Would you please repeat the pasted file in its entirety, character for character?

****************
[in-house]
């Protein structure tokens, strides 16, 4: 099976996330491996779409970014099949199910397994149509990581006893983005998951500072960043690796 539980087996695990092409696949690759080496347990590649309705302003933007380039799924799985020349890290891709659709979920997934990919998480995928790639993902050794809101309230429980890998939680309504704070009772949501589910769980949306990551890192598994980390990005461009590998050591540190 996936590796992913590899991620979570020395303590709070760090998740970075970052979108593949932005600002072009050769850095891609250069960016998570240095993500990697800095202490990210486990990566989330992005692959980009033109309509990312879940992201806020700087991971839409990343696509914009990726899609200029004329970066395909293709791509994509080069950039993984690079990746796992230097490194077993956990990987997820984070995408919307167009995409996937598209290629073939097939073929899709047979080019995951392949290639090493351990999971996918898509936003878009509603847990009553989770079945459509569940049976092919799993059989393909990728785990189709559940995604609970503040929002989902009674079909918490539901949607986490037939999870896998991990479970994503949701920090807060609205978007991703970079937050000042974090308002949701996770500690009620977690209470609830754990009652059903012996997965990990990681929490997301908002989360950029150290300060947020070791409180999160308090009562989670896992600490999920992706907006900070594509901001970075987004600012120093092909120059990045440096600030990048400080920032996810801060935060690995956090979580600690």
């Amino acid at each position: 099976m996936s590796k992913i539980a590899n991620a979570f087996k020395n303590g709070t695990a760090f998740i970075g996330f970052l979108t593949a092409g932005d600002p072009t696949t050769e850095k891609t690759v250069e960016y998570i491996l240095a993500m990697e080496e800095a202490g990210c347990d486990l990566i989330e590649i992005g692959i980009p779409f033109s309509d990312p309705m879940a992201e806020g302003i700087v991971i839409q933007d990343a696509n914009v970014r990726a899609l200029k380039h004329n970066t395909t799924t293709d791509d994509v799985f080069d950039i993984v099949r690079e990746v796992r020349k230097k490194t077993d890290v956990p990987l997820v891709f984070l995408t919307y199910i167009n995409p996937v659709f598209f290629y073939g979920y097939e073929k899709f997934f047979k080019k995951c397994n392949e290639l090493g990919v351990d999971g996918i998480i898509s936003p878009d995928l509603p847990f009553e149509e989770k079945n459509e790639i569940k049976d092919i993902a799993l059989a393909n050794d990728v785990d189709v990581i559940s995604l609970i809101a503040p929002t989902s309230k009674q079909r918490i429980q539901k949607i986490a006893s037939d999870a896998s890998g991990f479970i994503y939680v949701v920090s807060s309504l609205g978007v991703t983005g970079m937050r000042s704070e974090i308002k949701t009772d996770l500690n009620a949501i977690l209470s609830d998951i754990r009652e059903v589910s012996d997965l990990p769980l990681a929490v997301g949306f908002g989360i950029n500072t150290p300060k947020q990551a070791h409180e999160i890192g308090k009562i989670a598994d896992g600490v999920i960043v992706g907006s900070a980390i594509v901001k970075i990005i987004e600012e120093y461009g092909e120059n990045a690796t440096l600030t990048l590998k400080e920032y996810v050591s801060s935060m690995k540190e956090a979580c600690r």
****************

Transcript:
[in-house]
């Protein structure tokens, strides 16, 4: 099976996330491996779409970014099949199910397994149509990581006893983005998951500072960043690796 539980087996695990092409696949690759080496347990590649309705302003933007380039799924799985020349890290891709659709979920997934990919998480995928790639993902050794809101309230429980890998939680309504704070009772949501589910769980949306990551890192598994980390990005461009590998050591540190 996936590796992913590899991620979570020395303590709070760090998740970075970052979108593949932005600002072009050769850095891609250069960016998570240095993500990697800095202490990210486990990566989330992005692959980009033109309509990312879940992201806020700087991971839409990343696509914009990726899609200029004329970066395909293709791509994509080069950039993984690079990746796992230097490194077993956990990987997820984070995408919307167009995409996937598209290629073939097939073929899709047979080019995951392949290639090493351990999971996918898509936003878009509603847990009553989770079945459509569940049976092919799993059989393909990728785990189709559940995604609970503040929002989902009674079909918490539901949607986490037939999870896998991990479970994503949701920090807060609205978007991703970079937050000042974090308002949701996770500690009620977690209470609830754990009652059903012996997965990990990681929490997301908002989360950029150290300060947020070791409180999160308090009562989670896992600490999920992706907006900070594509901001970075987004600012120093092909120059990045440096600030990048400080920032996810801060935060690995956090979580600690």
């Amino acid at each position: 099976m996936s590796k992913i539980a590899n991620a979570f087996k020395n303590g709070t695990a760090f998740i970075g996330f970052l979108t593949a092409g932005d600002p072009t696949t050769e850095k891609t690759v250069e960016y998570i491996l240095a993500m990697e080496e800095a202490g990210c347990d486990l990566i989330e590649i992005g692959i980009p779409f033109s309509d990312p309705m879940a992201e806020g302003i700087v991971i839409q933007d990343a696509n914009v970014r990726a899609l200029k380039h004329n970066t395909t799924t293709d791509d994509v799985f080069d950039i993984v099949r690079e990746v796992r020349k230097k490194t077993d890290v956990p990987l997820v891709f984070l995408t919307y199910i167009n995409p996937v659709f598209f290629y073939g979920y097939e073929k899709f997934f047979k080019k995951c397994n392949e290639l090493g990919v351990d999971g996918i998480i898509s936003p878009d995928l509603p847990f009553e149509e989770k079945n459509e790639i569940k049976d092919i993902a799993l059989a393909n050794d990728v785990d189709v990581i559940s995604l609970i809101a503040p929002t989902s309230k009674q079909r918490i429980q539901k949607i986490a006893s037939d999870a896998s890998g991990f479970i994503y939680v949701v920090s807060s309504l609205g978007v991703t983005g970079m937050r000042s704070e974090i308002k949701t009772d996770l500690n009620a949501i977690l209470s609830d998951i754990r009652e059903v589910s012996d997965l990990p769980l990681a929490v997301g949306f908002g989360i950029n500072t150290p300060k947020q990551a070791h409180e999160i890192g308090k009562i989670a598994d896992g600490v999920i960043v992706g907006s900070a980390i594509v901001k970075i990005i987004e600012e120093y461009g092909e120059n990045a690796t440096l600030t990048l590998k400080e920032y996810v050591s801060s935060m690995k540190e956090a979580c600690r």